This is a meme hosted by me every Friday.
My post today is about: The Fiddler and the Sea Nymph (Swedish fairy-tale)
Many years ago a dancing society of Brasta, a village in the parish of Stora Mellosa, planned a great Christmas festival, to which the old and the young came from far and near, knowing that Sexton Kant, of Norrbyas, would be there with his fiddle and that they would have a very merry time. Sexton Kant was no ordinary fiddler and he was very proud of his skill and ready at the least word of praise to laud himself to the skies.
When the merry making had gone well into the night and the pleasures were at their height, someone remarked that not many could measure themselves with Father Kant when he let the bow leap over the strings and played in "tour voices," as he himself called it. Nothing further was needed. Kant, always ready to begin where the others left off, declared that the devil, good player as he was reputed to be, could not compete with him in the waltz which they had just heard. This boast came near costing Kant dear. When the dance ended and he set out in the night on his way home, he met, near the hill of Bjurbacka, a young woman dressed in white, who saluted him and addressed him as follows:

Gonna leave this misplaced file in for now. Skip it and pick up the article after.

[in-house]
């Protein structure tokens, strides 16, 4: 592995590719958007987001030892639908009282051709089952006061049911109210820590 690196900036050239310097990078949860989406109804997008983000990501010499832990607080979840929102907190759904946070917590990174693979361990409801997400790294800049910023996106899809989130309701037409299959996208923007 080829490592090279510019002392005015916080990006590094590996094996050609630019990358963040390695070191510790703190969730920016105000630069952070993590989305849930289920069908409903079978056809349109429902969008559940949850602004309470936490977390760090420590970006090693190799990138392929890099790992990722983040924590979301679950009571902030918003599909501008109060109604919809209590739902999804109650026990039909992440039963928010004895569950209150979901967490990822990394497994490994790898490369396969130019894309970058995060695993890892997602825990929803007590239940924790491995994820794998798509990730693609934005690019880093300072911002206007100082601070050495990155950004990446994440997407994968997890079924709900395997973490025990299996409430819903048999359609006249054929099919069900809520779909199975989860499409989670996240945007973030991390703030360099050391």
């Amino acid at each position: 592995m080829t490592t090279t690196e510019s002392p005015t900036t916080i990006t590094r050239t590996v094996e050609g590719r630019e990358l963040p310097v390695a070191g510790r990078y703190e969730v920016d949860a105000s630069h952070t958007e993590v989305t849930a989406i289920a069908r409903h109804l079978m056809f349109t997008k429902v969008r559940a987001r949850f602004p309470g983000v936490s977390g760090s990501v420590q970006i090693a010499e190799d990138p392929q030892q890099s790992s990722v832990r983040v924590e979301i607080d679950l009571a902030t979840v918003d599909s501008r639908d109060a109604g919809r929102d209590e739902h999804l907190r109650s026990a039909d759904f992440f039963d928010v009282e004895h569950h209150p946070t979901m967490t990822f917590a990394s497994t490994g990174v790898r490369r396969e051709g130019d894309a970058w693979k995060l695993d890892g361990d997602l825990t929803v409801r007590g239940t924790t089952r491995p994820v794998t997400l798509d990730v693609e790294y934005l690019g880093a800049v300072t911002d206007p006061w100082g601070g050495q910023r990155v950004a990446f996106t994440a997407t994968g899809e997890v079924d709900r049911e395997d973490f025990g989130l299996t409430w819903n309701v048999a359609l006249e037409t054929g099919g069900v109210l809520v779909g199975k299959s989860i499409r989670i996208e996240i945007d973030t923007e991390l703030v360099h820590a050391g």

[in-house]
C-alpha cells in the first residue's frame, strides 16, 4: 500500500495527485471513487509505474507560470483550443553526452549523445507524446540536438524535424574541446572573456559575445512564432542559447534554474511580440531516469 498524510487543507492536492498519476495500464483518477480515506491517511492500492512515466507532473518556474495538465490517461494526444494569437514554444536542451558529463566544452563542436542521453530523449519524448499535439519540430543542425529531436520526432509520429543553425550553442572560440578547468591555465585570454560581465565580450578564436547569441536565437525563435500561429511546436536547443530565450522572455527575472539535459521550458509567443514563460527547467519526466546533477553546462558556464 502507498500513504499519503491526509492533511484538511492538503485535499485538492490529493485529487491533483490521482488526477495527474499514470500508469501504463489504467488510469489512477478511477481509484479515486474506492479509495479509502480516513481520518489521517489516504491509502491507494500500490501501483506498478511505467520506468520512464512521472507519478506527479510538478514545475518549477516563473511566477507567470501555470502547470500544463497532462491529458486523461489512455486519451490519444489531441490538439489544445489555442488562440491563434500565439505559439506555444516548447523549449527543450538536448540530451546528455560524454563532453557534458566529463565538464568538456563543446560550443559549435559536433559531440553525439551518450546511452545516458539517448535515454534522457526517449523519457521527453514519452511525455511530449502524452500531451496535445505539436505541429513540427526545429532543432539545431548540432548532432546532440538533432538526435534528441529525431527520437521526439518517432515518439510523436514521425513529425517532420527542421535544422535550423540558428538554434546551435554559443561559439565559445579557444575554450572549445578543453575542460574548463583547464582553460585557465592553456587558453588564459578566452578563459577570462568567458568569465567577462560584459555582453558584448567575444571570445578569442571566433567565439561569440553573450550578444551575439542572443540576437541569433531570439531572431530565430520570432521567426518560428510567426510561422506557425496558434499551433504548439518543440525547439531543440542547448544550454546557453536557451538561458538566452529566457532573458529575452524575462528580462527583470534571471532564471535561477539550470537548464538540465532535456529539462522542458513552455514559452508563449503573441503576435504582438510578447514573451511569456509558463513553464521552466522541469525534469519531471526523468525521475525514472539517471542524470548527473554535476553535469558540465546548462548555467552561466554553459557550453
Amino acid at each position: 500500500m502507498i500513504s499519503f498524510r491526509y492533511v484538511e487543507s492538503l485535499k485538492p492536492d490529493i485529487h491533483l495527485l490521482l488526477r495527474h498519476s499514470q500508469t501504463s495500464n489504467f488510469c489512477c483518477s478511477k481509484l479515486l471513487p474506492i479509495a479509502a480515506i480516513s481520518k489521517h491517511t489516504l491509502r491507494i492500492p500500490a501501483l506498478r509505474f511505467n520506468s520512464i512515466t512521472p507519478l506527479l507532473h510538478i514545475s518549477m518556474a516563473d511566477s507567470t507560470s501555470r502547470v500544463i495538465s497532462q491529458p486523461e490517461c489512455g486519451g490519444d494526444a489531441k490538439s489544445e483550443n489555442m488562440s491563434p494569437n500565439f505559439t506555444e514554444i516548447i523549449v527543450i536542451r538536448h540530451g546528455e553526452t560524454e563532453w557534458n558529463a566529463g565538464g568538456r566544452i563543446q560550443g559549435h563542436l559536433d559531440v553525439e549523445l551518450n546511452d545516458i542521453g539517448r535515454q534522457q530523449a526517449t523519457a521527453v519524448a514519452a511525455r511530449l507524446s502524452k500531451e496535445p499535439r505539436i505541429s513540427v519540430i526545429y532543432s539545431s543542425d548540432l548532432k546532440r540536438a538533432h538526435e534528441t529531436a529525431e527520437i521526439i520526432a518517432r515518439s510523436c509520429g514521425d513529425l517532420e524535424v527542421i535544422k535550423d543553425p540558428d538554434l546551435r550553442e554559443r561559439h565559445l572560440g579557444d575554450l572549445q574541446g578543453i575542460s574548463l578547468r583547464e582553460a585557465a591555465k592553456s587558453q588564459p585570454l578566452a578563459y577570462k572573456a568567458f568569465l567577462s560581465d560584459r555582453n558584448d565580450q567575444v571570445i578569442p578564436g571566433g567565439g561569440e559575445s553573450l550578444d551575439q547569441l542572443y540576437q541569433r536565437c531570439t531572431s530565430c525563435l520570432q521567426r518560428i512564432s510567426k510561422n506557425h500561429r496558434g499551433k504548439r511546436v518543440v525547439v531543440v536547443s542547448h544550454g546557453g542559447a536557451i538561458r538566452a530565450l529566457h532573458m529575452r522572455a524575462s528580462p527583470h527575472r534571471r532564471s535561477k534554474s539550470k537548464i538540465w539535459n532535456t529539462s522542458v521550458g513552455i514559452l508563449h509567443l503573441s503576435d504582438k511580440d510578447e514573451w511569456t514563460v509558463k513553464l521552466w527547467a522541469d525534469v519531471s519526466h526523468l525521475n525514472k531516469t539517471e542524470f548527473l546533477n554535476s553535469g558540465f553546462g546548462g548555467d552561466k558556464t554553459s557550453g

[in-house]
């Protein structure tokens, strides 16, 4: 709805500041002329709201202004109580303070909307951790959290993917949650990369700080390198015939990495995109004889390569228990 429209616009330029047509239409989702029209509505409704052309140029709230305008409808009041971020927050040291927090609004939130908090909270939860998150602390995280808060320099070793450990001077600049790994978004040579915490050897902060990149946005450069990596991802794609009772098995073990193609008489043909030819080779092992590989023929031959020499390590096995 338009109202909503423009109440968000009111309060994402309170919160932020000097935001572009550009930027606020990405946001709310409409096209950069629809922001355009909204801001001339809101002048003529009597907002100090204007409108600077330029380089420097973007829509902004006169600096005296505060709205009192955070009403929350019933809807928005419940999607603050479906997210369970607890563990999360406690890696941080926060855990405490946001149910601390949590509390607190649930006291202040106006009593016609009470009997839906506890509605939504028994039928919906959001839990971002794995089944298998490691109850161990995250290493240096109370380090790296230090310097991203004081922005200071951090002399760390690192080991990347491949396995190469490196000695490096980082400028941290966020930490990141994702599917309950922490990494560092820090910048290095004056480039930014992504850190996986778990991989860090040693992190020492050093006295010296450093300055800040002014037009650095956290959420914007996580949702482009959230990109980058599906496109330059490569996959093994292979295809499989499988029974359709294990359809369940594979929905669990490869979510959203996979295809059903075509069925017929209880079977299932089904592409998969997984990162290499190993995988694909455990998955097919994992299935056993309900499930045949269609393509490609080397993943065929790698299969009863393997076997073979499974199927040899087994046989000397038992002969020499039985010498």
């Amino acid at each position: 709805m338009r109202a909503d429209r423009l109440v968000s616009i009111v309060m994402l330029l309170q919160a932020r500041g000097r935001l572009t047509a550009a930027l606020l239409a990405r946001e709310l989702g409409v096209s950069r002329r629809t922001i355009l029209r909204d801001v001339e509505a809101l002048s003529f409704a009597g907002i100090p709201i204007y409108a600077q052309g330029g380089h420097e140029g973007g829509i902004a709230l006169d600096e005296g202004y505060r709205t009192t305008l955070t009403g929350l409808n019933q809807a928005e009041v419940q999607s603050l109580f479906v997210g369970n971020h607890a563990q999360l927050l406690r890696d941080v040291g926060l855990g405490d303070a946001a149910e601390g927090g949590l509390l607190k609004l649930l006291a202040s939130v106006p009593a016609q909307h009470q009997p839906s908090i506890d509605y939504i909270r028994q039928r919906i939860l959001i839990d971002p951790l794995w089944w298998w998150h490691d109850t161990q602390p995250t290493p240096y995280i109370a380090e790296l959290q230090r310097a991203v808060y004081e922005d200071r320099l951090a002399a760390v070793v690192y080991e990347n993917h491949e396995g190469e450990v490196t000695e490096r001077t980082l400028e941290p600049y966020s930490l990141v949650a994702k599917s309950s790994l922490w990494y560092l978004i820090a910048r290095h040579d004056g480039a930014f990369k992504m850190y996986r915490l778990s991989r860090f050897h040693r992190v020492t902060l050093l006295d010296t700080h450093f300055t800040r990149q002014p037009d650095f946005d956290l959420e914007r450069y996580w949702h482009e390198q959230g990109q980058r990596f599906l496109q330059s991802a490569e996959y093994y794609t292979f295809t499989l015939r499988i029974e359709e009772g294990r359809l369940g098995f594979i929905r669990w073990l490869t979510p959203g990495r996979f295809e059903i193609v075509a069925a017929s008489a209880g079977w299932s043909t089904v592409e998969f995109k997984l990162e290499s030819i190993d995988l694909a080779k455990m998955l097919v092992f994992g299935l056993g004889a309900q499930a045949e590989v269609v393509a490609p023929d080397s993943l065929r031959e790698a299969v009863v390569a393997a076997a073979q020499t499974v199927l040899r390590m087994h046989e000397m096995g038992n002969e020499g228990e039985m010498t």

"If you will play a polka for me, Father Kant, I will dance for you."
Father Kant sat himself upon a stone and applied the bow to the strings of the instrument. Instantly he lost all control of himself. Such a polka as now came from his fiddle he had never expected to hear, much less play. The tones seemed to come without any help from him. The bow ran over the strings and his arm was forced to follow. One melody followed another; his arm became numb, but the music continued in the same wild measure.
Kant now understood that something was wrong. Finally he burst forth:
"God forgive me, poor sinner. What have I brought upon myself?"
Upon the instant the fiddle strings parted and an awful-sounding laugh was heard from the brook at the foot of the hill. Heavy of heart, Kant hastened homeward, acknowledging to himself that the devil, after all, was his superior. For a long time he could not be persuaded to again take up his fiddle, but, when he finally complied, he found that one of the beautiful waltzes he had played on the eventful night had fastened itself upon his memory and he acquired greater renown than before as a fiddler.
The sea nymph is never mentioned, although we may assume she is the woman in white, working for the devil. I wish she had a bigger role; I kind of like nymphs. However, I think this is an interesting story about humility.